Earlier this week we visited Branklyn Garden in Perth which is a smallish garden, just two acres, which is owned by the Scottish National Trust. It’s a lovely place and has some gorgeous plants, it’s especially scenic at this time of the year with all the acers, rhododendrons, azaleas and Himalayan poppies in flower at the moment.
There are some wee winding paths through the acers/Japanese maples, but there are wider paths too.
The orange coloured flowers are particularly striking. I think these are azaleas rather than rhododendrons.
But the primulas and meconopsis are putiing on a great display at the moment too.
I think you’ll agree that the acer below is contributing a lot of colour too, with it’s zingy citrus shade and the red of its seed pods.
This garden is like a slice of heaven, the only thing which mars it is the sound of traffic from the nearby road below it. Obviously when the original owners of the garden built their house and garden in this location the traffic was a lot lighter.
There is a small stream which runs through part of the garden, but I’ll leave the photos of that to another post. It was just so lovely to get out and about and do something quite normal but certainly different from sitting at home as we have had to do for so long, and it felt safe.
Here we are back at Branklyn Garden in Perth again, it was the first day of its opening again after the Covid-19 lockdown was being slowly eased in Scotland. We were all glad to see some different scenery I’m sure.
There were quite a lot of people there but it was still fairly easy to lose yourself among the plants and take photos without other people being in the background.
Sadly I couldn’t see any fish in the pond, I suspect that if they put any in there they would be fodder for some kind of birds, possibly a heron. This garden is a short distance from the River Tay, where there are plenty of seabirds around.
I wish I could remember the name of the red flowered climber below, I have a feeling that it’s an annual but I can’t find any images of one like it. That’s one grouse I have about Branklyn, the plants aren’t always labelled. Probably they were all well labelled originally but the plants have engulfed them as they grew.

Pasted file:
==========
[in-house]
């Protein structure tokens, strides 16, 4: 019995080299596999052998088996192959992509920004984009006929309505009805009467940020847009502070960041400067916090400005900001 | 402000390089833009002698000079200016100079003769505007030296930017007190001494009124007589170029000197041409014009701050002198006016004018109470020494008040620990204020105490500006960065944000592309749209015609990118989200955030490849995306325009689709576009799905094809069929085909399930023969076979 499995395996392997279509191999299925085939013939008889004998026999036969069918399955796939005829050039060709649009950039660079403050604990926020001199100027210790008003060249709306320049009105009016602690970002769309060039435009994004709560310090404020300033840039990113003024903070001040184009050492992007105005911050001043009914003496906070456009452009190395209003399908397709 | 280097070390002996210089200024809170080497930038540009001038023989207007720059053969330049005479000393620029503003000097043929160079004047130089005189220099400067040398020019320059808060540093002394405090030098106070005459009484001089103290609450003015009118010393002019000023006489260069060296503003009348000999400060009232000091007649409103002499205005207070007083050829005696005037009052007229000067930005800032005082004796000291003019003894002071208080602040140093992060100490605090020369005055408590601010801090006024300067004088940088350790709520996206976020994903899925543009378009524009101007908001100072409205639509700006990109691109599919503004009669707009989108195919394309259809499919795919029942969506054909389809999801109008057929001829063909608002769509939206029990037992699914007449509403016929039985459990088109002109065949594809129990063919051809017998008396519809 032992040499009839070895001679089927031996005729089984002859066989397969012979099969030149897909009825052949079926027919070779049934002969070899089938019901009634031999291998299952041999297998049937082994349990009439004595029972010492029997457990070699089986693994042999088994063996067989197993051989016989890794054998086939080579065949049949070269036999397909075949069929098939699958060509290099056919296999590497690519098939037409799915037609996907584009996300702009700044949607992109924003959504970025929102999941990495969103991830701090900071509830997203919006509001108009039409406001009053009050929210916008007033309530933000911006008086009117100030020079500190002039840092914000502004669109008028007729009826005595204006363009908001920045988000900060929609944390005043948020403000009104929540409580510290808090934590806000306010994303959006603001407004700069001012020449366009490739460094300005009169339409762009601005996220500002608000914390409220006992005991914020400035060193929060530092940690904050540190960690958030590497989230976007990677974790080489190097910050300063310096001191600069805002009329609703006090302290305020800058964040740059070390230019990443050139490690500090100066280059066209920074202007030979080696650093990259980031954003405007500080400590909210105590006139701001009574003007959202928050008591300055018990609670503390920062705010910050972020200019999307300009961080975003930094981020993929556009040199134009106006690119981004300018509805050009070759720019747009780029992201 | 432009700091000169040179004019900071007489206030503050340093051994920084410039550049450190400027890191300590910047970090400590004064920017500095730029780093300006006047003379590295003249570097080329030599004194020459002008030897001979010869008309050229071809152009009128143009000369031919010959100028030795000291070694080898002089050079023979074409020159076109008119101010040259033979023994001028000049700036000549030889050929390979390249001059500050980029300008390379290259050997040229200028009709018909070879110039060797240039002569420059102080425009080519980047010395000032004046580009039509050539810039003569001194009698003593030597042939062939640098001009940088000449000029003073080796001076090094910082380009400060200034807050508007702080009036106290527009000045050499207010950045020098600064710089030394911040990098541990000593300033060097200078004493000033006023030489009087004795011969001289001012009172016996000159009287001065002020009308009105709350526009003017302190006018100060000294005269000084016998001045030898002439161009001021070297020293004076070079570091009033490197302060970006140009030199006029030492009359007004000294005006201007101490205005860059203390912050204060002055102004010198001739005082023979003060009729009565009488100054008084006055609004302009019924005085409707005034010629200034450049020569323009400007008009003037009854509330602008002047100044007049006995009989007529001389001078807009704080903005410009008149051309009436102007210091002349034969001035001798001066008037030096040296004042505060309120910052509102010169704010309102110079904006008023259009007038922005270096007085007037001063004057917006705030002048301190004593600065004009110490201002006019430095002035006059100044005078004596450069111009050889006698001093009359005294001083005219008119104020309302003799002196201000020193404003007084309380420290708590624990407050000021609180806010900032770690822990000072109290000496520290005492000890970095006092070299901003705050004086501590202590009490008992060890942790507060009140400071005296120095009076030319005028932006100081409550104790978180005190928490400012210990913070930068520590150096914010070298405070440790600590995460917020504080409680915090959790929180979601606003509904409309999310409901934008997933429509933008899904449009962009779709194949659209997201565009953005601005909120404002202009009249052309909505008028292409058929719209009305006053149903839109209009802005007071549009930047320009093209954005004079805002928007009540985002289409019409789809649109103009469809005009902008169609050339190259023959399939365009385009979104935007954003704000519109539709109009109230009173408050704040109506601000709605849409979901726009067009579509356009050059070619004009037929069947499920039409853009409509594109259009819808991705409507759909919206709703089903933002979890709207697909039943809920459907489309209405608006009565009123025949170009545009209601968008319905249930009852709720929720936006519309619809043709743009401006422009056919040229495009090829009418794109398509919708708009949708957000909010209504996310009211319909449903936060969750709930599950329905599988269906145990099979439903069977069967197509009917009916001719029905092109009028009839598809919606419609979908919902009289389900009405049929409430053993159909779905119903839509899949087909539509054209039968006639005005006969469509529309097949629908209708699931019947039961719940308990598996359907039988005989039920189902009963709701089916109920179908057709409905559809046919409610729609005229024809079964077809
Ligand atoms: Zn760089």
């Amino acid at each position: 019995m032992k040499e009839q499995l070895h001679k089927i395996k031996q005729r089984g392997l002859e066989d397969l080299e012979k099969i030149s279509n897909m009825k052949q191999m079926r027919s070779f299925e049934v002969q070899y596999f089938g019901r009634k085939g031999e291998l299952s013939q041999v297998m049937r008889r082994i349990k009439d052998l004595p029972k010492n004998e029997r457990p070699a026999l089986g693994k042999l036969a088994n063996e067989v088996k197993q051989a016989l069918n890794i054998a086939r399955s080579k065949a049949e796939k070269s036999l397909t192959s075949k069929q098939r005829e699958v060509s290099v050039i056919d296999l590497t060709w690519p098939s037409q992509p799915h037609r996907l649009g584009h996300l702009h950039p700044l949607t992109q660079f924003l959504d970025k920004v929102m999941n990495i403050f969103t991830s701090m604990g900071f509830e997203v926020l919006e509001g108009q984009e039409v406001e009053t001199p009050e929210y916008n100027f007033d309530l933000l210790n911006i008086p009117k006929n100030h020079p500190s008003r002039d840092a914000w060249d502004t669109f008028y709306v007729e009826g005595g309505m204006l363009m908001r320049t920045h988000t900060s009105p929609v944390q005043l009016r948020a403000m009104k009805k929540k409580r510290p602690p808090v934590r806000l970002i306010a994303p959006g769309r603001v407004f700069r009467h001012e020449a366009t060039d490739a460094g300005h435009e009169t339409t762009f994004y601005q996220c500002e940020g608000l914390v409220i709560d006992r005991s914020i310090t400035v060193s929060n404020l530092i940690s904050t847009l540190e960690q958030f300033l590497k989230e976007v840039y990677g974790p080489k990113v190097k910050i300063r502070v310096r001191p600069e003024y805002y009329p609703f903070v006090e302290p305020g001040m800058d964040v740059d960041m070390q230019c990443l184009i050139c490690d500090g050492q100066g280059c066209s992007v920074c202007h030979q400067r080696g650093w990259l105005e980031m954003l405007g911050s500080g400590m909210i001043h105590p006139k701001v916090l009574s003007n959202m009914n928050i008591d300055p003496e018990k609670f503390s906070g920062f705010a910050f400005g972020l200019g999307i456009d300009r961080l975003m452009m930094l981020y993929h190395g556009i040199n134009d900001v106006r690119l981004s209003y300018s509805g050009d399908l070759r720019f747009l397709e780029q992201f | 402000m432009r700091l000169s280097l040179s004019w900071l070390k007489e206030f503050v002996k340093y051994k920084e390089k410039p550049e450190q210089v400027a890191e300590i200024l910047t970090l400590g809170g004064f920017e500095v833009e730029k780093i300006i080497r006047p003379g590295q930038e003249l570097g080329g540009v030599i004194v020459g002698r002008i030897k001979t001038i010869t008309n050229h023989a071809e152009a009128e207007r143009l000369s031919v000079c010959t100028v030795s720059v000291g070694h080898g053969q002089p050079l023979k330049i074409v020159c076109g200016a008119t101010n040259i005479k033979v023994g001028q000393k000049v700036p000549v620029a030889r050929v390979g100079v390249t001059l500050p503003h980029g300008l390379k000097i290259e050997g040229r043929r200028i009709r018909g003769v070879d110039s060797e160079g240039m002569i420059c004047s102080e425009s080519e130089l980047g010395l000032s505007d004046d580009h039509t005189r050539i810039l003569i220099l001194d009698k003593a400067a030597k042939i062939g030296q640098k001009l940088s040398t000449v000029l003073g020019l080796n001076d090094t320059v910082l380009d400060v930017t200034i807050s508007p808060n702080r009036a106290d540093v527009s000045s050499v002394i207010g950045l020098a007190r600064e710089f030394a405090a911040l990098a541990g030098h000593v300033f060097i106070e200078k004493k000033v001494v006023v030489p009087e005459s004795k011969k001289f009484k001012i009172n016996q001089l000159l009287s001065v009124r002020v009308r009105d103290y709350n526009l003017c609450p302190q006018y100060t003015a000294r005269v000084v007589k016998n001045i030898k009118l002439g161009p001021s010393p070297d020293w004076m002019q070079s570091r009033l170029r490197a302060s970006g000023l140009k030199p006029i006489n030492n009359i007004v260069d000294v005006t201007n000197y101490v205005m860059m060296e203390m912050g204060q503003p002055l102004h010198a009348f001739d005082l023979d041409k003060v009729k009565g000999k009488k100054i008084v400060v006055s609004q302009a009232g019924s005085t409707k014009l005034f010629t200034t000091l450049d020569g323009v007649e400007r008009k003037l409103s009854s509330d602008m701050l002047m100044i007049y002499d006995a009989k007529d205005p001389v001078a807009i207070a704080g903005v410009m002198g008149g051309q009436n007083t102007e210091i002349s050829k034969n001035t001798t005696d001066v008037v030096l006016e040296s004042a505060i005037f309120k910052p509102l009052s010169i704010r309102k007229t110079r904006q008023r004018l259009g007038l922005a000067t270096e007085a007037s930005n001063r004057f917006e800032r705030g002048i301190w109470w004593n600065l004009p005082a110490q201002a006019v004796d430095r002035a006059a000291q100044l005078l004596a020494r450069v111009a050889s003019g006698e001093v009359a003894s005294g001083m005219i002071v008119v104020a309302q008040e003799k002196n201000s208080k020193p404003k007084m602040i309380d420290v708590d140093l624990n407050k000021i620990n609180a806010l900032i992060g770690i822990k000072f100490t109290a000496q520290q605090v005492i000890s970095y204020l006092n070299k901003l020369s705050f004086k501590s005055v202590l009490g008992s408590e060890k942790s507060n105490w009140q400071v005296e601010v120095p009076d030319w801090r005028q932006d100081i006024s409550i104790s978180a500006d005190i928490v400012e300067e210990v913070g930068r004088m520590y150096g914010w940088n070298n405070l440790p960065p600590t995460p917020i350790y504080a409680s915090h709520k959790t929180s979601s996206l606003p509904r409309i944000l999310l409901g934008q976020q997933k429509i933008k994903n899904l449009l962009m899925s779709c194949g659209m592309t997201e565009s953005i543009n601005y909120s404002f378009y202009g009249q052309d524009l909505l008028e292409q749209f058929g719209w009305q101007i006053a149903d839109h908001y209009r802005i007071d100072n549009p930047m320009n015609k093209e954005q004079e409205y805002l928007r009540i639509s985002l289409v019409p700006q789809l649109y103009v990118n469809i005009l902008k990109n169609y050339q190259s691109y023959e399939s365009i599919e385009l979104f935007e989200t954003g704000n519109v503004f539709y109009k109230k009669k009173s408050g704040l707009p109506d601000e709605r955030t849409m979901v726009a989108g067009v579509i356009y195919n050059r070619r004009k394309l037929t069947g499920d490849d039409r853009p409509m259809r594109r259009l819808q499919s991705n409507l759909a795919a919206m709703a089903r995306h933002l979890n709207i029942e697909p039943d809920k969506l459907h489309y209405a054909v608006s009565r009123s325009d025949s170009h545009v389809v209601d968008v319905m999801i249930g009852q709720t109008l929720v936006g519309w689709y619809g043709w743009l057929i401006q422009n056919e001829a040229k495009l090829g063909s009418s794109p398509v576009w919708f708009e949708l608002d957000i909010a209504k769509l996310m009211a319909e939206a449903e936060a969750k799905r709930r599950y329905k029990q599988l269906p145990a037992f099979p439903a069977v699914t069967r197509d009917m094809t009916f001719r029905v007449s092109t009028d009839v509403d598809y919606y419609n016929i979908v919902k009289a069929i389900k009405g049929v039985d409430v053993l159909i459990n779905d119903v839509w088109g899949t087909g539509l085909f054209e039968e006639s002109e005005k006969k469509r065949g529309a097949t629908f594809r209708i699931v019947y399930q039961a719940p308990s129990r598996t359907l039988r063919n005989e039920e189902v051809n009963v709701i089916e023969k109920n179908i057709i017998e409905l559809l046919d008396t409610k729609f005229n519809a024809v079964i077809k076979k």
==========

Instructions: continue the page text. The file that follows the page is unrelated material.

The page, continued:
You can just get a glimpse of the house that the original owners of the garden lived in in the photo below. This is now a Scottish National Trust property but the house is used as a holiday rental so you can’t look around it.
There are some cracking acers/Japanese Maples in this garden. So many people love them but aren’t able to grow them although they’re not that pernickety really, having said that some of mine got damaged by an air frost in May, just as the new growth was looking so good.
It was a sunny day and the sun shining through the top of the acer below was quite something, but the photo doesn’t really capture the moment.
From Saturday we in Scotland were allowed to travel further than five miles (unless for food shopping) for the first time since the lockdown began in early March. So we took the opportunity to visit Branklyn Garden in Perth, on the way to visiting family thirty miles away from us. As you can see from the three photos above Branklyn has some lovely acers/Japanese maples.
This type of cherry tree bark just keeps getting better every year.
Below is a photo of delphiniums (I think) and an unusual Rhododendron with the new growth being coloured a sort of pale orange.
Quite a few other people had had the same idea and I was surprised to see that the cafe was open, (but only for sitting outdoors.) Things felt almost normal – almost but not quite. There were masks and hand sanitiser at the entrance, but we had brought our own.
The garden is set in about two acres and dates from 1922 when this hillside orchard plot was bought by a couple who wanted to build an Arts and Crafts house there surrounded by a garden which has lots of winding paths around gorgeous planting.
Nowadays Branklyn Garden is owned by the Scottish National Trust. Sadly it was opened up just too late for us to admire the great banks of Himalayan Meconopsis, there were just a few stray petals left on them, not worth photographing. I was pleased to capture this fleeting butterfly though, I think it’s a tortoiseshell although I have no idea what the shrub is called.